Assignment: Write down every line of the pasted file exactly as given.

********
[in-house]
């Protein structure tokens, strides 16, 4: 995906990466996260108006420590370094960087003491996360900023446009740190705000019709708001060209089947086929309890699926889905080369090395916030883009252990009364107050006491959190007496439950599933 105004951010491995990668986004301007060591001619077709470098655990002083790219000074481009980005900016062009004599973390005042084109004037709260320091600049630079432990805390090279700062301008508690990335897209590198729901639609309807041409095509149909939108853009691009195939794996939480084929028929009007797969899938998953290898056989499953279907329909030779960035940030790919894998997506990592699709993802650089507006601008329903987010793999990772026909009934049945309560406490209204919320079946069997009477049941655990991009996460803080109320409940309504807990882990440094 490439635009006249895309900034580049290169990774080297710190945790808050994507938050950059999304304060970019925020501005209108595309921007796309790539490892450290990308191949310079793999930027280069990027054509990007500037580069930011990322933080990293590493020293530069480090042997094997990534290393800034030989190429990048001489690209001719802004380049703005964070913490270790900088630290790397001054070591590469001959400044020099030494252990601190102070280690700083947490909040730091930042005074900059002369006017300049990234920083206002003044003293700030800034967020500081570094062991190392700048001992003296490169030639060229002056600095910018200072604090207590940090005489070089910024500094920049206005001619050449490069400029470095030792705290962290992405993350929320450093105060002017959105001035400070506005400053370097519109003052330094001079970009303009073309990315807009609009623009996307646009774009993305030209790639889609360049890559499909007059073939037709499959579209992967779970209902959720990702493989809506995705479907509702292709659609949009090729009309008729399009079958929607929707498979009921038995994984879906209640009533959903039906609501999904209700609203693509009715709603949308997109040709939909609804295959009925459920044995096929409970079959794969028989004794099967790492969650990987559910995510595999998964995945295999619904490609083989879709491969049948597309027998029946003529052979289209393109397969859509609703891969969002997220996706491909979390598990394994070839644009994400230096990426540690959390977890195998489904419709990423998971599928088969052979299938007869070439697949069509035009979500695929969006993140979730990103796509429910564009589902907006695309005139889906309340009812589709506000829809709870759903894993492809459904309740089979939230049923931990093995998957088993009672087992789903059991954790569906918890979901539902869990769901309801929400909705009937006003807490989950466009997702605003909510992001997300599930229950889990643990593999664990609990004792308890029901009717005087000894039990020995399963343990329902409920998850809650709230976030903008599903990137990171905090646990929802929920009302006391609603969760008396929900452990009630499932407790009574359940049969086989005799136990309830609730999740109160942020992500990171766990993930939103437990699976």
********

[in-house]
């Protein structure tokens, strides 16, 4: 995906990466996260108006420590370094960087003491996360900023446009740190705000019709708001060209089947086929309890699926889905080369090395916030883009252990009364107050006491959190007496439950599933 105004951010491995990668986004301007060591001619077709470098655990002083790219000074481009980005900016062009004599973390005042084109004037709260320091600049630079432990805390090279700062301008508690990335897209590198729901639609309807041409095509149909939108853009691009195939794996939480084929028929009007797969899938998953290898056989499953279907329909030779960035940030790919894998997506990592699709993802650089507006601008329903987010793999990772026909009934049945309560406490209204919320079946069997009477049941655990991009996460803080109320409940309504807990882990440094 490439635009006249895309900034580049290169990774080297710190945790808050994507938050950059999304304060970019925020501005209108595309921007796309790539490892450290990308191949310079793999930027280069990027054509990007500037580069930011990322933080990293590493020293530069480090042997094997990534290393800034030989190429990048001489690209001719802004380049703005964070913490270790900088630290790397001054070591590469001959400044020099030494252990601190102070280690700083947490909040730091930042005074900059002369006017300049990234920083206002003044003293700030800034967020500081570094062991190392700048001992003296490169030639060229002056600095910018200072604090207590940090005489070089910024500094920049206005001619050449490069400029470095030792705290962290992405993350929320450093105060002017959105001035400070506005400053370097519109003052330094001079970009303009073309990315807009609009623009996307646009774009993305030209790639889609360049890559499909007059073939037709499959579209992967779970209902959720990702493989809506995705479907509702292709659609949009090729009309008729399009079958929607929707498979009921038995994984879906209640009533959903039906609501999904209700609203693509009715709603949308997109040709939909609804295959009925459920044995096929409970079959794969028989004794099967790492969650990987559910995510595999998964995945295999619904490609083989879709491969049948597309027998029946003529052979289209393109397969859509609703891969969002997220996706491909979390598990394994070839644009994400230096990426540690959390977890195998489904419709990423998971599928088969052979299938007869070439697949069509035009979500695929969006993140979730990103796509429910564009589902907006695309005139889906309340009812589709506000829809709870759903894993492809459904309740089979939230049923931990093995998957088993009672087992789903059991954790569906918890979901539902869990769901309801929400909705009937006003807490989950466009997702605003909510992001997300599930229950889990643990593999664990609990004792308890029901009717005087000894039990020995399963343990329902409920998850809650709230976030903008599903990137990171905090646990929802929920009302006391609603969760008396929900452990009630499932407790009574359940049969086989005799136990309830609730999740109160942020992500990171766990993930939103437990699976």